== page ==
This special issue, a 20-year retrospective on the Attica rebellion, offers a variety of contributors -- including lawyers, academics, and former and current prisoners -- who were asked to write and talk about the significance of Attica. Yet this volume is more than a reminiscence. Contributors were asked to assess prisoner struggles since 1971 in Canada and Great Britain, as well as in the U.S., and to include the plight of women and political prisoners. These analyses help to broaden our understanding of important changes in penal repression and prisoner resistance. We know that, measured by Time Magazine's (1971) post-Attica recommendations on penal reform, the bitter lessons of that conflict were quickly forgotten.4 Since the early 1970s, crime and punishment have been cynically politicized and imprisonment rates are now the highest in history.5 Our contributors explore various aspects of this "war on crime." Vicky Munro-Bjorklund's article on the popular-cultural images of criminals shows how in the last 20 years the entertainment and news media have developed a symbiotic relation with demagogic politicians, helping to fashion a reactionary public attitude that is hostile to prisoner rights. While applauding a record imprisonment rate, voters have been unwilling to adequately finance expansion of facilities and programming. Budget crises and overcrowding are forcing penal officials to abandon many of the gains made in the wake of Attica. In addition, increasing violence has led officials to resort to escalating levels of coercion. This New Authoritarianism has replaced the last vestiges of liberal penology just when more prisoners than ever -- the detritus of neoconservative fiscal and economic policies -- are in need of medical, psychological, and educational support.6 With high levels of unemployment and a stagnant economy, the United Kingdom (U.K.) is moving fast down the same disastrous road of warehousing a growing underclass. Joe Sim's article, "Prisons, Protest, and Politics in England and Wales, 1969-1990," discusses the implications of that policy direction. In both the U.K. and U.S., understaffing, gross overcrowding, and a general deterioration in the quality of prison life have made prisoners more hostile and guards more fearful and reactionary.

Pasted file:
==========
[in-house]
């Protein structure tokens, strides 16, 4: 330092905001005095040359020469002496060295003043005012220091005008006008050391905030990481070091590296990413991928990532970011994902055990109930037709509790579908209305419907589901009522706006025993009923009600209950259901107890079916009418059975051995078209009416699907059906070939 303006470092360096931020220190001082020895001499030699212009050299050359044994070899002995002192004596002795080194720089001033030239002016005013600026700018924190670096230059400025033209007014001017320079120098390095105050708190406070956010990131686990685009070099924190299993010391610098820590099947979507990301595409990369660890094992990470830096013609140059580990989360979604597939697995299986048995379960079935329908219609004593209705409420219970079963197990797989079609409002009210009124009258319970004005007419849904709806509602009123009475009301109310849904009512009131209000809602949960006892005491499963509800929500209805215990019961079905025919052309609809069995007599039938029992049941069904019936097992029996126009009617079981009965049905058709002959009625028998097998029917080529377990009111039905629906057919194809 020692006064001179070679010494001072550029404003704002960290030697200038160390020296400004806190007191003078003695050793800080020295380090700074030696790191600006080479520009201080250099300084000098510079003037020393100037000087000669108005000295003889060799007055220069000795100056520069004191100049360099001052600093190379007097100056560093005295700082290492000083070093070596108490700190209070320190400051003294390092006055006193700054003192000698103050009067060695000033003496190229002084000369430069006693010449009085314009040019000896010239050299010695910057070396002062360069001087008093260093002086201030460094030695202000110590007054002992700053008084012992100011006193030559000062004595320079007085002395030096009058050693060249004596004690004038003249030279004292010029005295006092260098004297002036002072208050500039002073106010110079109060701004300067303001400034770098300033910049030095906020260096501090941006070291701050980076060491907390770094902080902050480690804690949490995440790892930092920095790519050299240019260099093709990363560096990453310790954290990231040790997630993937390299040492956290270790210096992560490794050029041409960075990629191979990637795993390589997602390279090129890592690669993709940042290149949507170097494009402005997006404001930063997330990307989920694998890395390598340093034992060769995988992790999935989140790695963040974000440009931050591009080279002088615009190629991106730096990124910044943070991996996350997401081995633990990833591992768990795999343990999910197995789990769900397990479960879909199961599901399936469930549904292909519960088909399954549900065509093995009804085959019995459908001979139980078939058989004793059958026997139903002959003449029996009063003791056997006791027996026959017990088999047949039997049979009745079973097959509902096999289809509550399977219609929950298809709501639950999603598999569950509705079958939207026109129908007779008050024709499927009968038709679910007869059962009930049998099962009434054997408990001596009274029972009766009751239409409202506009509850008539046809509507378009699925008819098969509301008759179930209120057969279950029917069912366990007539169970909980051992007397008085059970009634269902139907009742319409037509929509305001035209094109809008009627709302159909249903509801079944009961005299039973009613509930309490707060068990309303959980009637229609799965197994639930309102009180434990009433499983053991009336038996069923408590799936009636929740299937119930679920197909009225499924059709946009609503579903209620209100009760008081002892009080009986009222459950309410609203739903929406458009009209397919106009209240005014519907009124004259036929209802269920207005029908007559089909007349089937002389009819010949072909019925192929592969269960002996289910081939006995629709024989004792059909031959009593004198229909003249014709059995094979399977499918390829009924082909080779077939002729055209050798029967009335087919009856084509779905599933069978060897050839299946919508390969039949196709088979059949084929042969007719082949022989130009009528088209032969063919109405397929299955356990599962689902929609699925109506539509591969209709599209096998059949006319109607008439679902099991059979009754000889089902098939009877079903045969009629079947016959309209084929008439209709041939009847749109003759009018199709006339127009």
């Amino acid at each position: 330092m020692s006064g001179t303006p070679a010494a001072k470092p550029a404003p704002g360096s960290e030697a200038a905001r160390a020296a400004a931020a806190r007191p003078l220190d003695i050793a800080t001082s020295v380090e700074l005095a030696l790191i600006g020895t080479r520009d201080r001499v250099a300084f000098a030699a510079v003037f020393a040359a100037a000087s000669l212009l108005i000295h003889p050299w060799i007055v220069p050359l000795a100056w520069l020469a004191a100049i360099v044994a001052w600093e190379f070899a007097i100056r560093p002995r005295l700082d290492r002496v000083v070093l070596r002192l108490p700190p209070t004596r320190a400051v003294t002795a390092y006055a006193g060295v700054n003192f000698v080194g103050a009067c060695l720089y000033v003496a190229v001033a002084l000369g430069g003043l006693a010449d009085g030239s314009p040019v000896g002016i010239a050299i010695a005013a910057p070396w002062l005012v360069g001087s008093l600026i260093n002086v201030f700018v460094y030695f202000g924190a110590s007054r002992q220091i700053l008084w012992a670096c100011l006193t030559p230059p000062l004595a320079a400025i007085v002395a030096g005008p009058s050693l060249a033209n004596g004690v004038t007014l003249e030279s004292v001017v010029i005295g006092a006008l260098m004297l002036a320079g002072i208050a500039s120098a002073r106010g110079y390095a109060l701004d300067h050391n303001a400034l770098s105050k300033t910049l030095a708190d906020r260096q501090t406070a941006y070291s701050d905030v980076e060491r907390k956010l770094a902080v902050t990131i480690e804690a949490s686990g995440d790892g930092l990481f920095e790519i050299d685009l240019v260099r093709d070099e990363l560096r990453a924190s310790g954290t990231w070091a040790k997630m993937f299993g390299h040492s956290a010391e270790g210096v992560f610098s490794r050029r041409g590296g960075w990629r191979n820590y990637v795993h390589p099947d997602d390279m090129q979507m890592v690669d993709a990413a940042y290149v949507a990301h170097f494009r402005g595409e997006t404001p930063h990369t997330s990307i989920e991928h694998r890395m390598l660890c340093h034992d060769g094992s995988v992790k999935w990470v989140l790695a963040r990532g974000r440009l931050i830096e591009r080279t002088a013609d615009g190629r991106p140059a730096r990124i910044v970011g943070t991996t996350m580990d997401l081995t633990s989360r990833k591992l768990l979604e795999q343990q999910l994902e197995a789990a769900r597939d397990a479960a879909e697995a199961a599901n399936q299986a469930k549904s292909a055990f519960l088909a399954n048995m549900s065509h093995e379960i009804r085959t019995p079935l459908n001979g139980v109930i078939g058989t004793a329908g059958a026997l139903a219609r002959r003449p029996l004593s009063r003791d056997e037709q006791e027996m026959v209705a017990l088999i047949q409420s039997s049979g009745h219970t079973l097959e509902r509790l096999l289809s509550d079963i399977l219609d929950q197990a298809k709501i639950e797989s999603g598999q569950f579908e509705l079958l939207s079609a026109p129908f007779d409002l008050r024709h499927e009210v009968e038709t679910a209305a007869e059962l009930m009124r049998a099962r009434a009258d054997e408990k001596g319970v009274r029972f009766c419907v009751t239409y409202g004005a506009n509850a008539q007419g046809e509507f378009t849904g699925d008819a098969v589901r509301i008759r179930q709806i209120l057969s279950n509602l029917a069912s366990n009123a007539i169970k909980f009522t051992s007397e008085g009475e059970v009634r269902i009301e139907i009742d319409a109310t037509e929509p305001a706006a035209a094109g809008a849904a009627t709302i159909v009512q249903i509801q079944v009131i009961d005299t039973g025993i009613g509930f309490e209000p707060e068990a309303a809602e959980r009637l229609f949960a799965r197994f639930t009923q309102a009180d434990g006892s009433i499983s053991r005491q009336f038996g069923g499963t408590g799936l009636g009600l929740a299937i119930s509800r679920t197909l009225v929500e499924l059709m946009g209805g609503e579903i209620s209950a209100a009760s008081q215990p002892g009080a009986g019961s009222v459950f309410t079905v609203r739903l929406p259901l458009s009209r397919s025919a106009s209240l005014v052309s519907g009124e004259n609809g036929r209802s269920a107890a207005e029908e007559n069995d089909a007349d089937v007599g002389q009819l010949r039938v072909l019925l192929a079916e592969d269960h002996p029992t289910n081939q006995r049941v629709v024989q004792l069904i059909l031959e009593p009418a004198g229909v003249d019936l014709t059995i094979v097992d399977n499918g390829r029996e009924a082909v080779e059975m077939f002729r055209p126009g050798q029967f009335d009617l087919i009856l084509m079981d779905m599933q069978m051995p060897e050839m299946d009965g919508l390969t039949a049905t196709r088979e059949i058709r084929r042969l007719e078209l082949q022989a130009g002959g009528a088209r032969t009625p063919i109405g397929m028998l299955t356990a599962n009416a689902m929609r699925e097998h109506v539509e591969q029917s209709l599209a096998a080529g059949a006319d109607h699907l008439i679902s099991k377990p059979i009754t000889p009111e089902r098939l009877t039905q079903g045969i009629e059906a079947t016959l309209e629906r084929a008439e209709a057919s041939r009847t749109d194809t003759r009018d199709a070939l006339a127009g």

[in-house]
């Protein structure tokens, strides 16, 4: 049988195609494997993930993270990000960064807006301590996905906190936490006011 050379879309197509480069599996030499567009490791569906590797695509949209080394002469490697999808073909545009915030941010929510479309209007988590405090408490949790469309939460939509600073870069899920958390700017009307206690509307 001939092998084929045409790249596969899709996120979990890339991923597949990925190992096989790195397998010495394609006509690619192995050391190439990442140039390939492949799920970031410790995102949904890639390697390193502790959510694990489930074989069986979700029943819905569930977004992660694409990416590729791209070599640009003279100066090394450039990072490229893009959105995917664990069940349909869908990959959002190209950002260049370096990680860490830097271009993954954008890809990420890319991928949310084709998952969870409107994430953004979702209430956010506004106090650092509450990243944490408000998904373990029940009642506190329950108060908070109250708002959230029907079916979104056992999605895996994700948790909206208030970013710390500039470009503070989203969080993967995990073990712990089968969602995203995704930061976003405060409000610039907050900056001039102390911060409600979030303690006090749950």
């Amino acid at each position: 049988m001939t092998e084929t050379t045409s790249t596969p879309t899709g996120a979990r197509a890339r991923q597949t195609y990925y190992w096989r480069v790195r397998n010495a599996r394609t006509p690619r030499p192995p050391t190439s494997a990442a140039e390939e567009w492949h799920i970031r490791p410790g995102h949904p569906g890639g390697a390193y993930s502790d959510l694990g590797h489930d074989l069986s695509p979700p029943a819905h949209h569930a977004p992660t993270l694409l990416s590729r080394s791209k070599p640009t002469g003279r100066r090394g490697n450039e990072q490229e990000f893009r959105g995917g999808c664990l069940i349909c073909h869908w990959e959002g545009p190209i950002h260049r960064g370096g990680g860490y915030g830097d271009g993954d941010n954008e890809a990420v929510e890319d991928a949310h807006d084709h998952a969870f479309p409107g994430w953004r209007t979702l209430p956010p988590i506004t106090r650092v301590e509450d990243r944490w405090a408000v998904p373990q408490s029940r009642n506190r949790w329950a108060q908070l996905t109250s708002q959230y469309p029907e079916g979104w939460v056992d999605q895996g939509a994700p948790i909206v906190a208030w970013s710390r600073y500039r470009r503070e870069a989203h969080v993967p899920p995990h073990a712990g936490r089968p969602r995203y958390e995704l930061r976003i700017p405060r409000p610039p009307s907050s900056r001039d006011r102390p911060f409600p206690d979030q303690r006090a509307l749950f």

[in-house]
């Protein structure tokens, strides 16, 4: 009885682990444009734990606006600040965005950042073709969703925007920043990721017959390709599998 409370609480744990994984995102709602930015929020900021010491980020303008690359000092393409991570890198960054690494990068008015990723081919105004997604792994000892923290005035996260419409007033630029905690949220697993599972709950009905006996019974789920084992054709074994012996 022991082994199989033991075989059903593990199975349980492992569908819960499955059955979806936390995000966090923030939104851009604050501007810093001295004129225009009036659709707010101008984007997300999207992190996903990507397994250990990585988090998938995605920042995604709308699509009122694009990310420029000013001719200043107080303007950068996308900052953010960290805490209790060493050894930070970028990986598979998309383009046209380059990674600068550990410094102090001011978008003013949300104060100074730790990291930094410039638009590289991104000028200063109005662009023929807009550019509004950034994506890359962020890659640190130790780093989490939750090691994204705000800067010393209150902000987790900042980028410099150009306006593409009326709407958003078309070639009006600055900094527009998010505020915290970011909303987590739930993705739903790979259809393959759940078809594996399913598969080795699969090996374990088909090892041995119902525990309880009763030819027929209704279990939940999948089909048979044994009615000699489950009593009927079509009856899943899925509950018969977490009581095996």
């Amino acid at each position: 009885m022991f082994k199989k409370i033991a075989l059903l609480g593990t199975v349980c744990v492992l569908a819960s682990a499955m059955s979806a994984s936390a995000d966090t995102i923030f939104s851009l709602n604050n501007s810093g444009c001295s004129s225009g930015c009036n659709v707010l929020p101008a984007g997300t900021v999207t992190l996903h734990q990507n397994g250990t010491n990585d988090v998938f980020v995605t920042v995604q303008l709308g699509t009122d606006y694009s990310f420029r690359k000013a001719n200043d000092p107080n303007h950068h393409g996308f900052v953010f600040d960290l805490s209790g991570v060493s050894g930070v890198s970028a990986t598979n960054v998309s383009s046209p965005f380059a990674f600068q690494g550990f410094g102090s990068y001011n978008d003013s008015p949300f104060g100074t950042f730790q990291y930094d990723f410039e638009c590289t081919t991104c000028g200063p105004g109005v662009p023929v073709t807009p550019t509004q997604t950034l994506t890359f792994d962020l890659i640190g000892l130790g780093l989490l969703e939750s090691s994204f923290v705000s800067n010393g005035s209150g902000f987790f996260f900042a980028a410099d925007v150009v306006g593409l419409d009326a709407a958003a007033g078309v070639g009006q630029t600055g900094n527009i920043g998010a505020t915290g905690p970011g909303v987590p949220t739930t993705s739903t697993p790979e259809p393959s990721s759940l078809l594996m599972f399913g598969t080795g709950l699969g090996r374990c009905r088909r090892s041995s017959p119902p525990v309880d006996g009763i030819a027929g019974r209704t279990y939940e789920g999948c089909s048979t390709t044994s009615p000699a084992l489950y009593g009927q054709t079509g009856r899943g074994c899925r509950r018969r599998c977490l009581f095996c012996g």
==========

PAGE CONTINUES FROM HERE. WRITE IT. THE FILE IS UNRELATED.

David Gilbert's article, "These Criminals Have No Respect for Human Life," assesses changes in the values and attitudes of guards and prisoners at Attica since 1971. "Broadly speaking," Gilbert observes, "prisoners are less socially conscious and yet angrier." According to Gilbert, prisoner unity has suffered and the old inmate code proscribing snitching and predation is weak. Other sources indicate that assaults and rapes are common, and collective violence has sometimes been internecine. The 1980 riot at New Mexico, in which rioters slaughtered 33 of their own, is the worst example of this value deterioration. In the Guest Editor's Interview, Frank (Big Black) Smith and Akil Al-Jundi were asked to account for this degeneration of prisoner values and attitudes. They believe that, in part, the younger, shorter-term convict has taken for granted many of the hard-fought reforms of the Sixties and Seventies. Moreover, short-termers simply have less incentive to comply with prison norms favored by the long-term convict. More fundamentally, as Gilbert points out, convict values reflect the individualism and hedonism of the Reagan-Bush era.